The Tang imperial court and the aristocracy enjoyed luxury and were not afraid to display it. The period is unparalleled in the baroque opulence of its works of art, which runs through all media. The first half of the Tang was the high time of earthenware pottery, a highly versatile medium, which was never exploited in more ingenious, varied and attractive ways than in this period, when the inventiveness of the potters aimed at taking the medium to its limits. Pottery became richer in colour, mainly through the use of a white slip over the dull beige clay, which not only brightened up the basic green and brown glaze tones, but also – covered with a transparent glaze – added a near-white glaze colour to the repertoire. That the resulting colour scheme is known as sancai (‘three colours’) obscures the fact that it covers a fairly wide range of tones, from near-white over yellow and amber to brown and from a pale pastel-green to a deep leaf green. Sancai proved such a successful colour scheme that it became a staple for Chinese ceramics and remained popular long after many additional glaze colours had become available.
A sancai 'phoenix' ewer, Tang dynasty 唐 三彩鳳首執壺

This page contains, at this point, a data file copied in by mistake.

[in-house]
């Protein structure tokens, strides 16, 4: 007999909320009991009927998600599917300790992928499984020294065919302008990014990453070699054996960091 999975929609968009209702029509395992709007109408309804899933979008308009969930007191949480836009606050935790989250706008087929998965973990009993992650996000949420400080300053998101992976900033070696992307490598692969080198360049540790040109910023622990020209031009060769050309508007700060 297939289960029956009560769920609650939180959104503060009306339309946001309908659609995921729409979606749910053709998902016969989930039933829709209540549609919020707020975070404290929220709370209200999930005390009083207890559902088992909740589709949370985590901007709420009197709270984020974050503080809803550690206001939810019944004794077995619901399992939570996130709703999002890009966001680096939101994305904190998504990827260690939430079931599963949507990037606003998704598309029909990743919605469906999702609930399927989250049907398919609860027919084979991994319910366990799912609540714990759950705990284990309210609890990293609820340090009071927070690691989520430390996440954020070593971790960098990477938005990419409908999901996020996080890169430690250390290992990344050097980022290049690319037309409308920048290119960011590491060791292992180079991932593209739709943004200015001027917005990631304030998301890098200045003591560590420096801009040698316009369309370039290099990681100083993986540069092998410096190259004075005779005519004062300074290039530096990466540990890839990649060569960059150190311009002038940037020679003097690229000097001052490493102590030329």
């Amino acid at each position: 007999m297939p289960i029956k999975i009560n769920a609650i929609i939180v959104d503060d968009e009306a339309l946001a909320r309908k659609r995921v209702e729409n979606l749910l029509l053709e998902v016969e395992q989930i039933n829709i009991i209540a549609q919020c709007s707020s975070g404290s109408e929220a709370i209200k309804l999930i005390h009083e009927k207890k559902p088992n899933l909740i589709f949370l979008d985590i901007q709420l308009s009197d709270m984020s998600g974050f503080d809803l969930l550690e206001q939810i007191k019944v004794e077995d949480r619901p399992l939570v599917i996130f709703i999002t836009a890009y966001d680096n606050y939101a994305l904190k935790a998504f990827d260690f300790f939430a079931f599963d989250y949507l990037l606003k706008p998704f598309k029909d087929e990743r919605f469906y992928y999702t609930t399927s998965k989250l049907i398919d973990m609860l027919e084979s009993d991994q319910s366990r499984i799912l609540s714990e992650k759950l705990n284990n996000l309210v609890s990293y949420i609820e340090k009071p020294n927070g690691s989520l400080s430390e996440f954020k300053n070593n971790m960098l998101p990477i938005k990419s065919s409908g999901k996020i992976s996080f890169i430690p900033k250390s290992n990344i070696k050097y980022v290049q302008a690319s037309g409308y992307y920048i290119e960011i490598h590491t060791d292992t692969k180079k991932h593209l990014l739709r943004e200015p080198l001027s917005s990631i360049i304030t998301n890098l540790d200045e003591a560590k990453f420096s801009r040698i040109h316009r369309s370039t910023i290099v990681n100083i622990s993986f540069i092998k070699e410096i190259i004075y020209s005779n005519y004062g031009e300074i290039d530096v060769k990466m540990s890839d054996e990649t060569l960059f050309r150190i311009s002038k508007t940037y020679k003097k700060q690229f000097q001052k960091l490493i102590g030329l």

Animal Spirits 萬物有靈
Animals in Chinese art have long been a way of conveying philosophical and sometimes political meaning in a sophisticated visual language of cultural associations and wordplay.
- Mythical Beast 瑞獸
- Eagle and Bear 鷹、熊
- Butterfly 蝴蝶
- Phoenix 鳳凰
- Qilin 麒麟
- Dragon 龍
- Lion 獅
Mythical Beast 瑞獸Mythical animals had spiritual meanings bound to individual motifs, and they were assigned specific places within in the universe in accord with Chinese cosmology.
Eagle and Bear 鷹、熊The ying eagle and the xiong bear together form the rebus yingxiong, meaning heroic nobility. This is a symbol for courage, and would have made an appropriate gift for one in the military.
Butterfly 蝴蝶The butterfly is considered an auspicious insect associated with blessings and happiness. Its transformation and the possibility of metamorphosis also makes it a symbol of longevity. In a well-known dream, the Taoist philosopher Zhuang Zi became a butterfly and fluttered about without a care, a parable often interpreted as the expression of a happy existence and contentment.